$ 69. What is a delegation of legislative power?-- The constitution vests this power in the legislature; it must there remain by force of the constitution. It is exclusively vested in the legislature. The legislature cannot divest itself of the power, nor impart it to others, except in accordance with this distinction, though there are some recognized exceptions which will presently be considered. Legislative power is delegated contrary to the maxim stated when the legislature attempts to confer on others a power of substantive legislation, to be exercised independently or in conjunction with the legislature, or when it constitutes an inferior legislature or law-making body. An instance of such delegation is furnished by the case Slinger v. Henneman.? A section of a statute relative to dogs made the owner of any dog liable to the owner of domestic animals wounded by it for the damages without proving a knowledge of its vicious disposition; by a provision of the act, power was given to the board of supervisors to determine whether or not during the current year their county should be governed by the provisions of the act of which that section constituted a part. It was held that the legislature could not confer that power. The court pertinently remark that it could no more confer such a power than to authorize the board of supervisors of a county to abolish in such county the days of grace on commercial paper, or to suspend the statute of limitations. A similar statute in Missouri was held void for the same reason. A general statute formulating a road system contained a provision that “if the county court of any county should be of opinion that the provisions of the act should not be enforced, they might, in their discretion, suspend the operation of the same for any specified length of time; and thereupon the act should become inoperative in such county for the period specified in such order, and thereupon order the road to be opened and kept in good repair under the

1 Cincinnati, etc. R. R. Co. v. Com- 2 38 Wis. 504, 508-510. niissioners, 1 Ohio St. 77.

3 State v. Field, 17 Mo. 529.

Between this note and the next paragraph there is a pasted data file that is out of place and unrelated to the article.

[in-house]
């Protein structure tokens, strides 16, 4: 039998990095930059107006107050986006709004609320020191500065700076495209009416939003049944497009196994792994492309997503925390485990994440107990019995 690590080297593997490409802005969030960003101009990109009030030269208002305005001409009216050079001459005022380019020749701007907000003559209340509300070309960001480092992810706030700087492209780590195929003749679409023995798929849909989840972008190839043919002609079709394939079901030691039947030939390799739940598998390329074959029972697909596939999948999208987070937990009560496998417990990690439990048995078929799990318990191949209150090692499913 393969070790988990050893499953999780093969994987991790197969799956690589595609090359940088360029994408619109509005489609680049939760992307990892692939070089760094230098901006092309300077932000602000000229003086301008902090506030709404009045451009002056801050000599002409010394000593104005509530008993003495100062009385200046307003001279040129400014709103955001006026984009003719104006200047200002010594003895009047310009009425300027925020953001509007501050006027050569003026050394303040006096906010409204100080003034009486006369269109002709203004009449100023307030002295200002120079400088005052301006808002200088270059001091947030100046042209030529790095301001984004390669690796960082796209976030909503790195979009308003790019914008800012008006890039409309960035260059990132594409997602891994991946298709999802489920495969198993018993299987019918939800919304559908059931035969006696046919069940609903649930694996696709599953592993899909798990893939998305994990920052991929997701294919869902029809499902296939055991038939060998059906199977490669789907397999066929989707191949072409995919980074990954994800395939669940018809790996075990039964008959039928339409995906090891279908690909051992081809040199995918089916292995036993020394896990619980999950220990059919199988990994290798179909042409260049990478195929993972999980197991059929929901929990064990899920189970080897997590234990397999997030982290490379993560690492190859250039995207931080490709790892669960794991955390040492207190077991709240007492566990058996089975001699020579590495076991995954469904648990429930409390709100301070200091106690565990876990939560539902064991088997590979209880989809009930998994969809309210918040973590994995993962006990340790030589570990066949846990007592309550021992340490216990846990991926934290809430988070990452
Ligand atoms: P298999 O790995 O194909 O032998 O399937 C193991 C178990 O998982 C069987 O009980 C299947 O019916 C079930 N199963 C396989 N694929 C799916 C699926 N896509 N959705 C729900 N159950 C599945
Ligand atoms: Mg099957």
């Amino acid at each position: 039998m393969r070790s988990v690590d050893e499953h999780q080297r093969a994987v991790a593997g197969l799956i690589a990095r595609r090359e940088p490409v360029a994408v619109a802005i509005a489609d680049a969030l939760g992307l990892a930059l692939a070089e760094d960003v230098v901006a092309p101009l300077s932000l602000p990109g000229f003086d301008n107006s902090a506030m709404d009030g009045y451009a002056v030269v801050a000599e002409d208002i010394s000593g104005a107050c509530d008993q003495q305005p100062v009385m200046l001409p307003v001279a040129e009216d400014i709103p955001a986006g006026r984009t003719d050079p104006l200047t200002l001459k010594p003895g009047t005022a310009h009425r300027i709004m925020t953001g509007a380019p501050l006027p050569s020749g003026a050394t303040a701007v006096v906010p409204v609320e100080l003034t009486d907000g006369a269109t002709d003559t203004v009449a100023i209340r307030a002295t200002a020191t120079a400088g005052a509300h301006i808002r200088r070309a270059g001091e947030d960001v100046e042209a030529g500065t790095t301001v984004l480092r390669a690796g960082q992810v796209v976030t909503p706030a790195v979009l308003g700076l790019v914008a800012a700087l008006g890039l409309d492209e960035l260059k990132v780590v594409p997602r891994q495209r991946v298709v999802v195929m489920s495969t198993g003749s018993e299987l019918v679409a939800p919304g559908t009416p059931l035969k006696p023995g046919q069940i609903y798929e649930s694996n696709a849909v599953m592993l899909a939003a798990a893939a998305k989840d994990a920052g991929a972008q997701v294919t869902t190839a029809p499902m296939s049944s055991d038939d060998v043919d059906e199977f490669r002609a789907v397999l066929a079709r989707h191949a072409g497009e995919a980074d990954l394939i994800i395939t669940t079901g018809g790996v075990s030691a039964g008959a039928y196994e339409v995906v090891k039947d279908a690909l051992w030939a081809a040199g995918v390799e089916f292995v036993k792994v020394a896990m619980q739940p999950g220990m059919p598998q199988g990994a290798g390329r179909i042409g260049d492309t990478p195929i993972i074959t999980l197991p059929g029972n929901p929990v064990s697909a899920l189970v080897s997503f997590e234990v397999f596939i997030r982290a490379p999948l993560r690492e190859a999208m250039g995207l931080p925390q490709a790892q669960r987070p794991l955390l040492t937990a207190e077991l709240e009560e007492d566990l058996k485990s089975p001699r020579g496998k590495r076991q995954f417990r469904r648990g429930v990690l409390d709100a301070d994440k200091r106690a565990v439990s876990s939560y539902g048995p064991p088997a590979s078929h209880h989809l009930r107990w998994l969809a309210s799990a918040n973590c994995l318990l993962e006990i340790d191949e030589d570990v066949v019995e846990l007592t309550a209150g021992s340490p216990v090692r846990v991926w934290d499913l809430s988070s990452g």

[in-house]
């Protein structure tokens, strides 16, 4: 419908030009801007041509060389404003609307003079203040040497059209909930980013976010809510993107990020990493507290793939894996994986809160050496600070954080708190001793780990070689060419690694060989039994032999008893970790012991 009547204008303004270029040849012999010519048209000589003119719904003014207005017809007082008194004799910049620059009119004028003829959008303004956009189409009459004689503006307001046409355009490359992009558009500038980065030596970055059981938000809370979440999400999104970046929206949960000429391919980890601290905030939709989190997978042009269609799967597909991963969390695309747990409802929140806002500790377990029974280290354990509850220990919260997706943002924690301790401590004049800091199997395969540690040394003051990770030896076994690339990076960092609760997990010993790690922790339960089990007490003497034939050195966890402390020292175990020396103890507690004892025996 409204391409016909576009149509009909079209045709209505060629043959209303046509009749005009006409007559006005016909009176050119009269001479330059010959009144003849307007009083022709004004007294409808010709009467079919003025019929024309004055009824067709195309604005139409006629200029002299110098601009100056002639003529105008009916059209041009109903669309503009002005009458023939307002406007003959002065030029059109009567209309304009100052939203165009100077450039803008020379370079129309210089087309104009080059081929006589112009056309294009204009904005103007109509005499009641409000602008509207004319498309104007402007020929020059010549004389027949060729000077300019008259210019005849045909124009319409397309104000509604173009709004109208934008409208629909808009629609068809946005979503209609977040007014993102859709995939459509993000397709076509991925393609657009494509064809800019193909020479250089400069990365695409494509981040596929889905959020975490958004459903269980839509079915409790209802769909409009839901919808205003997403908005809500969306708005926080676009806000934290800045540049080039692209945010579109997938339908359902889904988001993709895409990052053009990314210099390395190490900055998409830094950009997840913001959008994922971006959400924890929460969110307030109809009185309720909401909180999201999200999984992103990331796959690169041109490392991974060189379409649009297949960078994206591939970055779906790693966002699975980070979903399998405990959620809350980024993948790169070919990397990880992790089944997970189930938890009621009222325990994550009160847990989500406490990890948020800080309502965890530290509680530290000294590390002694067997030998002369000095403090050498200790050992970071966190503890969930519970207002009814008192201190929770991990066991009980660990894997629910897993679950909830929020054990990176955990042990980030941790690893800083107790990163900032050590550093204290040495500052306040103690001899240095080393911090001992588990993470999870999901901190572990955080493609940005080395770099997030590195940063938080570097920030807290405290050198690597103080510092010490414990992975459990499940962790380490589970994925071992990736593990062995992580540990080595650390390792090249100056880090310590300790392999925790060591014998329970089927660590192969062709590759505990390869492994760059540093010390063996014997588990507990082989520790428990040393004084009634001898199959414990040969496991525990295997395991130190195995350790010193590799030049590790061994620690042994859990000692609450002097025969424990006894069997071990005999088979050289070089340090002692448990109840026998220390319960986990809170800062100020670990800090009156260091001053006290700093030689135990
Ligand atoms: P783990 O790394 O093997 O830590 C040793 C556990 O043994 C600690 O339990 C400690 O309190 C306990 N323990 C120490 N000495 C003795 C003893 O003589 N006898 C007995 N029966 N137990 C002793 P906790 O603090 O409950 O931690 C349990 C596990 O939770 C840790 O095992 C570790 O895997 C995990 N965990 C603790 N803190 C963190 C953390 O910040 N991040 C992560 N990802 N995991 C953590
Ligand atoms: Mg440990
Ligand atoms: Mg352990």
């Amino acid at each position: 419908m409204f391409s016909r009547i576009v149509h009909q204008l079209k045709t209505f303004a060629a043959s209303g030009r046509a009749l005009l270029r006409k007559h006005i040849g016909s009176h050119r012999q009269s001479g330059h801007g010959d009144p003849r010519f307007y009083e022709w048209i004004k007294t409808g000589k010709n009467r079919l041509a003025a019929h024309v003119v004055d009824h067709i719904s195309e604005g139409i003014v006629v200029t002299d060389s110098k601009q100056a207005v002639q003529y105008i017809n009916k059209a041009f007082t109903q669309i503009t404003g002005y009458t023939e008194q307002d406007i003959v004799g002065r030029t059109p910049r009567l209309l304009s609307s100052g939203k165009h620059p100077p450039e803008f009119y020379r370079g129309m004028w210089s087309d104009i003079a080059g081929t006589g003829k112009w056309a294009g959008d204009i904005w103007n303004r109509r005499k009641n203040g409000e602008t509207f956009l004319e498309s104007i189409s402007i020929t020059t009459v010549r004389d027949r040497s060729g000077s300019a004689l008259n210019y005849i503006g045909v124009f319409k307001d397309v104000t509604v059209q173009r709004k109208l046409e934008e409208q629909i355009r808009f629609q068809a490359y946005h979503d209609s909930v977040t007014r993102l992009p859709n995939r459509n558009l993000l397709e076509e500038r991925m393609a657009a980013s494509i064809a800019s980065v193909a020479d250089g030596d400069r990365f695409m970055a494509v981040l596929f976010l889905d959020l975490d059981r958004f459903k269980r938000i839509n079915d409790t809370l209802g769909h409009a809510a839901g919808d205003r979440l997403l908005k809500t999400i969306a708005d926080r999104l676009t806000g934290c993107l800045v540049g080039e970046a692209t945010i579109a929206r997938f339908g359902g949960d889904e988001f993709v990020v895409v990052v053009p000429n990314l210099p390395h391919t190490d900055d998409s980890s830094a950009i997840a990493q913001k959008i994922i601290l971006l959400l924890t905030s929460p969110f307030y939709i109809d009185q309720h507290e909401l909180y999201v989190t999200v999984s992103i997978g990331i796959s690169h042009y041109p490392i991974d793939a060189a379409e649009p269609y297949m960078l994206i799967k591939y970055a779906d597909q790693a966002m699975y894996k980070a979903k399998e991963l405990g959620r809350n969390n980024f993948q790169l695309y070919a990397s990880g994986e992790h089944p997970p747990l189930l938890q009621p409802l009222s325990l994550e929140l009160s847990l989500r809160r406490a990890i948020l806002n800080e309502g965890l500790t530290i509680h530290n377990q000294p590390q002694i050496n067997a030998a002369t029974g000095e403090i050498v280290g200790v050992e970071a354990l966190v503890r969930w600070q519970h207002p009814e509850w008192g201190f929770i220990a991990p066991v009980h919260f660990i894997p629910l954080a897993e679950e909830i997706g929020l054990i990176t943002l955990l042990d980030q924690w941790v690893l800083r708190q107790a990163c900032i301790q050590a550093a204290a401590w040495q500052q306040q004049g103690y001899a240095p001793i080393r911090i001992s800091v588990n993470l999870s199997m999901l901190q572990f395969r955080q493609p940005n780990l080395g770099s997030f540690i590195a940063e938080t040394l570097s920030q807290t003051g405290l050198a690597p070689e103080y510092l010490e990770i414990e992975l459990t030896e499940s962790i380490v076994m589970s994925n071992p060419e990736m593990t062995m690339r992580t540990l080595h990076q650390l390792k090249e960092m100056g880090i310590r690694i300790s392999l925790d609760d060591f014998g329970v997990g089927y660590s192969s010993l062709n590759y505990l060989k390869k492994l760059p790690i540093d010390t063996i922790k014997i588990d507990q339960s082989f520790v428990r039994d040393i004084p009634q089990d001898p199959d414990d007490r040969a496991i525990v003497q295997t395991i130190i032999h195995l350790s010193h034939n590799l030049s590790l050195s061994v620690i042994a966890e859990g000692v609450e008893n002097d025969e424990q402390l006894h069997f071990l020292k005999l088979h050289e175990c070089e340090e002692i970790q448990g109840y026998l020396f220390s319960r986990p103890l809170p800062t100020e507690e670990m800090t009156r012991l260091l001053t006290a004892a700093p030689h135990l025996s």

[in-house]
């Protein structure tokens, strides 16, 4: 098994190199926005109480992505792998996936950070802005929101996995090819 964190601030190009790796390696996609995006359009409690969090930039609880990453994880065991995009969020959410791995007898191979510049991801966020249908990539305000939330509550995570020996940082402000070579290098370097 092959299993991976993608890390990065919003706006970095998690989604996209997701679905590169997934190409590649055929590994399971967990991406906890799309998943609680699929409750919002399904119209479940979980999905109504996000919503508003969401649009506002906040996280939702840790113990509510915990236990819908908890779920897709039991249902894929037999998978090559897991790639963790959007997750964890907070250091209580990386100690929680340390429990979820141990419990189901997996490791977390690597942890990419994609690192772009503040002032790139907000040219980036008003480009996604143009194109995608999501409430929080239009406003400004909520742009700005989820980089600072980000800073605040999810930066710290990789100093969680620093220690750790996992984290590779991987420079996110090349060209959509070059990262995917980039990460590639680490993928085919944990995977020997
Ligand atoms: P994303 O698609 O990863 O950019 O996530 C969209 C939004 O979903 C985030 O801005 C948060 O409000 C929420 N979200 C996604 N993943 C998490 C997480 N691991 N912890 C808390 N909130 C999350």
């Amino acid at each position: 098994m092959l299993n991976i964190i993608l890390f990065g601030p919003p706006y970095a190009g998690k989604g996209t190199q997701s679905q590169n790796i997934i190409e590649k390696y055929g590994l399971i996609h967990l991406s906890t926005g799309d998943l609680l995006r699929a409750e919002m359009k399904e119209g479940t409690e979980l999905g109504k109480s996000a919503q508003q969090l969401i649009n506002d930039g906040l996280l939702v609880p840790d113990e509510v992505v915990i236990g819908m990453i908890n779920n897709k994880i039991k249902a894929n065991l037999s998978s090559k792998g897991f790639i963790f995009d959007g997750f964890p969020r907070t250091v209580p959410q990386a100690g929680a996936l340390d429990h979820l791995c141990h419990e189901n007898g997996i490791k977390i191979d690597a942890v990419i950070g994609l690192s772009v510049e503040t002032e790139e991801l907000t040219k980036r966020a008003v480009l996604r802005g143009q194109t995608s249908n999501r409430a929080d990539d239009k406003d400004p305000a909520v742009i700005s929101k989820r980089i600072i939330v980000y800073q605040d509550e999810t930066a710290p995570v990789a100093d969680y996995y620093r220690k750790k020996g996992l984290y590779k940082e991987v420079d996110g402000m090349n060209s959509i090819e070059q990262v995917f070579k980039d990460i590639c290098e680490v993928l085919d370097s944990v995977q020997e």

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laws theretofore in force.” Gamble, J., said, “this act, by its own provisions, repeals the inconsistent provisions of a former act, and yet it is left to the county court to say which act shall be in force in their county. The act does not submit the question to the county court as an original question, to be decided by that tribunal, whether the act shall commence its operation within the county; but it became by its own terms a law in every county not excepted by name in the act. It did not then require the county court to do any act in order to give it effect. But being the law in the county, and having by its provisions superseded and abrogated the inconsistent provisions of the previous laws, the county court is empowered to suspend this act, and revive the repealed provisions of the former act. When the question is before the county court, for that tribunal to determine which law shall be in force, it is urged before us that the power then to be exercised by the court is strictly legislative power, which, under our constitution, cannot be delegated to that tribunal or to any other body of men in the state. In the present case the question is not presented in the abstract; for the county court of Salem county, after the act had been for several months in force in that county, did, by order, suspend its operation; and during that suspension, the offense was committed which is the subject of the present indictment."